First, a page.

Rainforest Solutions Project

Promoting conservation and economic alternatives in British Columbia's Great Bear Rainforest


Great Bear Rainforest needs both protection and a new economy

January 22, 2013

Opinion: Carbon credits generated from improved forests management meet the test

Recently there have been criticisms that the carbon stored in trees set aside from logging in the Great Bear Rainforest doesn’t meet the test to qualify for carbon offsets.

ForestEthics Solutions and our colleagues at Sierra Club BC, with whom we work closely on protecting forests, agree that carbon credits should meet the highest standards, including requirements of transparency by the provincial regulations. We also believe that carbon offsets can only be meaningful as part of plan that includes deep emissions reductions. Given our involvement in implementing the Great Bear Rainforest agreements we feel that, while transparency should be required, the carbon credits generated from improved forests management there meet the test. Here’s why:

The Great Bear Rainforest Agreements announced in 2006 were based on reaching two goals concurrently: ecological integrity and high levels of human well-being. We wish these goals were fully achieved, as promised, in 2009, but that is not the case. There have been incremental and significant gains but not enough to meet the criteria for forest health laid out by a team of ecology experts. Nor have high levels of human well-being been fully achieved. When First Nations signed on to establishing over 100 new protected areas and to applying improved logging rules they said they would require initiatives to improve human well-being in their communities. It was a quid pro quo with a dollar amount attached – $200 million in investment to build a new conservation friendly economy. $120 million was raised by 2007 for the protected areas.

The critiques of the Great Bear carbon credits state that these credits don’t meet the criteria of “additionality” and that the project lacks transparency. Additionality is a proof that the carbon emission reduction would not have happened without the revenue from selling the carbon to offset someone else’s emissions. Having worked with all parties involved for the last 7 years to ensure full implementation of the Great Bear Rainforest milestones, we can attest that Ecosystem Based Management, including setting aside 700,000 hectares of rainforest by 2009 would not have happened without carbon revenue-sharing agreements between the province and First Nations. Some critics of the Great Bear carbon credits have asserted that conservation in the region has been assured since 2001 and 2006. That is absolutely not the case. A series of agreements with First Nations was required, including carbon credits.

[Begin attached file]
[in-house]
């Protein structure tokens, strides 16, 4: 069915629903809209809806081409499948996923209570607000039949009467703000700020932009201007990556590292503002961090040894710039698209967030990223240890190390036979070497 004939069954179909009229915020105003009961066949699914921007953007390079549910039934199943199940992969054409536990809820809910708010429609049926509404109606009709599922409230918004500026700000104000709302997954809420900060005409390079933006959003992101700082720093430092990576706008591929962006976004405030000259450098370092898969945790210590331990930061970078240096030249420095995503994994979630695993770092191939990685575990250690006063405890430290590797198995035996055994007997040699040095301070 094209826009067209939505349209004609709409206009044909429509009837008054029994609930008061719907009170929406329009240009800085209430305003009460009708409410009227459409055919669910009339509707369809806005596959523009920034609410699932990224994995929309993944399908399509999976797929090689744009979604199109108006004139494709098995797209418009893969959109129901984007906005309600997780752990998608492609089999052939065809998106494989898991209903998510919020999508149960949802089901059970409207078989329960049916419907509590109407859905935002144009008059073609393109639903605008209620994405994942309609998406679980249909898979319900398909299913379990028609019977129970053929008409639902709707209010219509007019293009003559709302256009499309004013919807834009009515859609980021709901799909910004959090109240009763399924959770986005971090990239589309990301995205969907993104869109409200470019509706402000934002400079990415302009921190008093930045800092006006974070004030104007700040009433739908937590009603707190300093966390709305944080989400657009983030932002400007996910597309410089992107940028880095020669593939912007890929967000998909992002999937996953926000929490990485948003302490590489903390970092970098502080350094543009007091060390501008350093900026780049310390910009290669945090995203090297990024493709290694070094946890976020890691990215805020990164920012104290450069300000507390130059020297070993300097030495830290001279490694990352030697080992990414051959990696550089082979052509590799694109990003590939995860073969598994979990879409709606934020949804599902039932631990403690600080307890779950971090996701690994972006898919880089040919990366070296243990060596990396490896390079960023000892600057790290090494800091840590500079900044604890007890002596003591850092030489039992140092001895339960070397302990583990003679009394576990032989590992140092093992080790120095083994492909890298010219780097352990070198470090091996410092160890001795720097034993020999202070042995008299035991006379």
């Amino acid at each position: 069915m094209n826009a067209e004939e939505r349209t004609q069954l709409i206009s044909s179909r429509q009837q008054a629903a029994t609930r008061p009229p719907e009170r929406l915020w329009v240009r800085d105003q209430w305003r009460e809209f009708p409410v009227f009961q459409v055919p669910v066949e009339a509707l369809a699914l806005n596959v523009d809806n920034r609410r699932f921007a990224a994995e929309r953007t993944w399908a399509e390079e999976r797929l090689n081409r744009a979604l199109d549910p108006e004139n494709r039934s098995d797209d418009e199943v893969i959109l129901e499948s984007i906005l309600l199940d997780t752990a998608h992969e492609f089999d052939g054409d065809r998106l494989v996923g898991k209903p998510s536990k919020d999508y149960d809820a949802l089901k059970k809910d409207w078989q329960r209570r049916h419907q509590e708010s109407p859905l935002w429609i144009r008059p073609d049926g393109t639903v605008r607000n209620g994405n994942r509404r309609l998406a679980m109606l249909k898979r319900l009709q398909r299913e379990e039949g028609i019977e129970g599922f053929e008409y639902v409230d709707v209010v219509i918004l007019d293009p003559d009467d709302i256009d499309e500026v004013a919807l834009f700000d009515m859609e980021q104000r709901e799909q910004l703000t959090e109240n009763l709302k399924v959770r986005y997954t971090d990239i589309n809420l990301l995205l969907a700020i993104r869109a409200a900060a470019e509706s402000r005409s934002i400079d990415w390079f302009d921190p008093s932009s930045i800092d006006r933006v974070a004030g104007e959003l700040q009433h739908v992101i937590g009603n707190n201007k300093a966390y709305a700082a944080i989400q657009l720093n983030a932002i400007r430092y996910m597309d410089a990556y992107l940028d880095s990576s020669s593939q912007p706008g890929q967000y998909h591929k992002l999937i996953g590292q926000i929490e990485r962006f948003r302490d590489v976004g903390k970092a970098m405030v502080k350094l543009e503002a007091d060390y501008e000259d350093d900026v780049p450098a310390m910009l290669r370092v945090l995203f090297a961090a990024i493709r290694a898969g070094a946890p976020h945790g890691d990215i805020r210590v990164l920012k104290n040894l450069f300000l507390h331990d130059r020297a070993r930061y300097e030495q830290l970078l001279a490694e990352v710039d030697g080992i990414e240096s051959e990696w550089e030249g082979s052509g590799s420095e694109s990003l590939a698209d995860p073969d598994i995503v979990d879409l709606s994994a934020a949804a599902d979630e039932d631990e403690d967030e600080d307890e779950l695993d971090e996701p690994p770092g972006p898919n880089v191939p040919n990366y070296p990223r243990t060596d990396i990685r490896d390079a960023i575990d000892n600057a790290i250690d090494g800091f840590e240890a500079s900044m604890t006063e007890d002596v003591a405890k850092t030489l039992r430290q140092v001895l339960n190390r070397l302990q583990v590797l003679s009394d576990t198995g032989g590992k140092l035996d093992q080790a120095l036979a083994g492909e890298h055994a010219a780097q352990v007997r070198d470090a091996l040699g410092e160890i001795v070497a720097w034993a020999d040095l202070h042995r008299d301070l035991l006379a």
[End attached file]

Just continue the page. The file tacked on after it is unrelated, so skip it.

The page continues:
As importantly, if the agreements are going to be completed by setting more forest off-limits to reach the science based target of 70 percent of the natural level of old-growth forest, more carbon credits will likely be required to garner First Nations support.

While there has been a lot of goodwill and some successes, three factors are critically important to fully deliver the promise of these world-leading agreements.

1. The logging industry has to re-envision itself shifting from high volumes of commodity products to producing more value on significantly less wood coming from the GBR

2. The provincial government has to prioritize full implementation of the agreements

3. First Nations need assurance that they will have the means to achieve a new economy with less industrial logging in the picture.

There are a number of serious problems with some of the carbon offset projects chosen by the Pacific Carbon Trust and we feel the organization needs to be reformed. But rather than rejecting the entire carbon credit tool outright we need to distinguish between the good, the bad and the ugly and fix the glitches, such as lack of transparency.

The Great Bear Rainforest carbon credit project has a number of advantages compared to other projects. It delivers immediate emission reductions through avoided logging of old-growth trees (in contrast to tree planting projects that require decades to build carbon stores), it’s First Nations driven and it will enable meeting the high bar for conservation recommended by experts. We hope that First Nations only sell those credits to entities that are also making deep emissions reductions and contributing to dealing with climate change credibly.

The world needs to model economies that don’t eat away at the foundation of our environmental life support systems. The means to do this in the Great Bear Rainforest can be accomplished within the year, with the political will of the provincial government, the logging industry making good on their commitment and, likely, carbon credits helping bridge the capacity and capital gap for First Nations communities. That’s why we feel that there is a case to be made for transparent forest conservation carbon credits in the Great Bear Rainforest that meet the test of additionality.

Valerie Langer is Director, BC Forest Conservation with ForestEthics Solutions.